Healthy Human Population
Outdoor Activity
Nature-based recreation
Vital Sign Indicator
Percent (%)

No targets are currently set for this indicator.

Kelly Biedenweg
Contributing Partners
Last Updated
7/1/2021 4:04:53 PM
2020 mean frequency of unpaved path use in fall by county. This reflects only one of the potential recreation activities. These and other human wellbeing data can be further explored with an interactive web interface at the link below.
This indicator tracks participation in nature-based recreation in the Puget Sound region during winter, spring, fall and summer seasons. Recreational activities tracked are limited to those within the scope of Puget Sound recovery and include both passive and active recreational activities, such as wildlife-watching, fishing, bicycling, boating, and swimming. Here we present data from Fall 2020.
Vital Sign Indicator Chart
Nature-based recreation
By: Response
Using a six-point scale, ranging from 'I do not engage in this activity' (1) to 'More than 20 days per month' (6), respondents were asked to report "About how many days per month on average did you participate in the following recreation activities in the Puget Sound region this past fall".

The abililty to engage in outdoor activities contribute to human physical and psychological health by providing opportunities for exercise, mastery, relationship building (with nature, friends, family and pets), and spiritual and aesthetic practices. Combined, the place-specific aspect of these activities contributes to one's sense of place.  

Key Vital Sign Indicator Results
  • For the random population sample, the most frequently practiced outdoor activities are gardening/yardwork and wildlife viewing, including birds. For the purposive Latinx sample, using paved paths and picnicking were the most common activities.
  • The least frequently practiced outdoor activities are hunting and motorized trail use.
  • Because we alternate seasonal data collection with each survey, we cannot compare the 2020 data for fall and spring with the 2018 data for summer and winter.
Monitoring Program

Oregon State University Human Dimensions Lab

Data Source

Oregon State University Human Dimensions Lab

Vital Signs Survey Summary Report 2020

Data are collected every 2 years via paper survey to a random sample of Puget Sound households. The population chosen for this survey was a clustered random sample of Puget Sound residents, with an initial sample of 9,000. Due to undeliverable addresses, the total sample reached was less than 9,000.  In 2020, the response rate was 25 percent for a total of 1,843 respondents.

Also appended is a 2021 purposive sample of 180 Latinx respondents who were selected using a variety of techniques, including:

  • qualtrics panel of Latinx respondents,
  • recruitment ads placed in Spanish and English with regional Spanish radio and newspapers, and
  • social media recruitment through Puget Sound Latinx groups.

This one-time survey was conducted to approach Latinx respondents in diverse, potentially more culturally-appropriate ways, to determine if the Latinx respondents to our general public survey significantly differ from the overall Latinx population of Puget Sound (e.g., do Latinx respondents to our biennial random sample survey represent a biased group of Latinx?). To answer this question we compared the responses to the purposive sample to 1) all non-Latinx respondents in the general public survey and 2) only Latinx respondents to the general public survey.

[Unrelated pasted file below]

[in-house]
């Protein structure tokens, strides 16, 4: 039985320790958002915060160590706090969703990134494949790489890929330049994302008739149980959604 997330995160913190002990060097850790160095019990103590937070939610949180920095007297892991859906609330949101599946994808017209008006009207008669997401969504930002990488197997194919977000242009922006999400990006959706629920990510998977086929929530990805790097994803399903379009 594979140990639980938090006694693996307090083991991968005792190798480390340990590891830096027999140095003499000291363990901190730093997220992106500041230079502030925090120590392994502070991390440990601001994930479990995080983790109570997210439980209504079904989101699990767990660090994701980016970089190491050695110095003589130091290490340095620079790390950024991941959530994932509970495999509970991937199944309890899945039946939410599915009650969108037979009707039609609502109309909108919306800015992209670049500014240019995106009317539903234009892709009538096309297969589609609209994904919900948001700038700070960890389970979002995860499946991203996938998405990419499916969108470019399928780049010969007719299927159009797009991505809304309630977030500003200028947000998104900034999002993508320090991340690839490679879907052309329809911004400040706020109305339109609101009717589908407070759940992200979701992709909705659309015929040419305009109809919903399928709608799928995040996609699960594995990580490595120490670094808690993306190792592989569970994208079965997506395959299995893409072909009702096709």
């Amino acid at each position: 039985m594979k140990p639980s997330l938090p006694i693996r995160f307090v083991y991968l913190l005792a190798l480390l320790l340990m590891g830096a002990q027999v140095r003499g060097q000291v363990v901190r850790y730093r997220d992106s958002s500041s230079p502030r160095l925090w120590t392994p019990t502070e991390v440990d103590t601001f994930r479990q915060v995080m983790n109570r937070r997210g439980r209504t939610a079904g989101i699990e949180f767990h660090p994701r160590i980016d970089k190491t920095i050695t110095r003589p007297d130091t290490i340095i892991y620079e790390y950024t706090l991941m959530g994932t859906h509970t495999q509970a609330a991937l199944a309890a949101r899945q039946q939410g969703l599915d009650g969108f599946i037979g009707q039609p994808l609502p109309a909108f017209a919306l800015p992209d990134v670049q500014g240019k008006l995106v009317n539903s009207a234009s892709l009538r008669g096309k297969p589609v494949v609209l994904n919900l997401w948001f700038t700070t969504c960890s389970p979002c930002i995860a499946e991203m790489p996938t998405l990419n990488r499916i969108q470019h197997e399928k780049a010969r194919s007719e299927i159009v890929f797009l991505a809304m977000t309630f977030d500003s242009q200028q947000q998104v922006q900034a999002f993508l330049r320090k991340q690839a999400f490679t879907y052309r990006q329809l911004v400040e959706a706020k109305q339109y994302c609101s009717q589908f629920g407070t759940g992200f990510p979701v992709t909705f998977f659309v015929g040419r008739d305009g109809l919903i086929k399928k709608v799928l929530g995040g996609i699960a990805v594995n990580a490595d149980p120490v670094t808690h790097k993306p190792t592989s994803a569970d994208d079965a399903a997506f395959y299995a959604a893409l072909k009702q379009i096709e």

Critical Definitions
Interpretation of Results

Multivariate linear regression models for each outdoor activity explained between two to 12 percent of the variation in responses based on demographics. People who used both paved and unpaved trails were more likely to be white, newer to the region and liberal.  People who engaged in gardening more frequently were more likely to live in an urban area and people who said they engaged in wildlife viewing were more likely to be newer to the region, live in an urban area, and be liberal.  We should be careful to interpret that these are direct reflections of outdoor activities, however, as there could be elements of interpretation related to people's responses.  Some people may not consider daily work around the home to be 'gardening or yardwork' nor their normal observation of nature to be 'wildlife viewing.'  These response options for activities fit specific interpretations of human-nature interactions.

This is the second iteration of collecting these data, and the first for Fall and Spring. We do not anticipate significant differences to appear until several years of monitoring.


The Puget Sound Partnership believes in the transparency and accessibility of the data used to address puget sound indicators. These data are provided by contributing partners to the Partnership and are made publicly available through the Puget Sound Info site. These data are available on an "as is" basis and the Partnership is not responsible for any errors, omissions, or inaccuracies. Please acknowledge the monitoring program and data source when using these data and obtain permission from the Vital Sign Indicator Reporter to use these data in a publication.

Human Wellbeing Survey Results
Uploaded On
File Type
Excel (XLSX)
Survey results are provided for the subjective Human Wellbeing Vital Sign indicators Data were collected via survey to the general population of the Puget Sound Region in 2018 and 2020. Please acknowledge the Oregon State University Human Dimensions Lab and Puget Sound Partnership when using these data.
Reporting Guidance
Reporting Instructions
Do not engage, Less than 1 day per month, 1-4 days per month, 5-10 days per month, 11-20 days per month
[1 More Options]
More than 20 days per month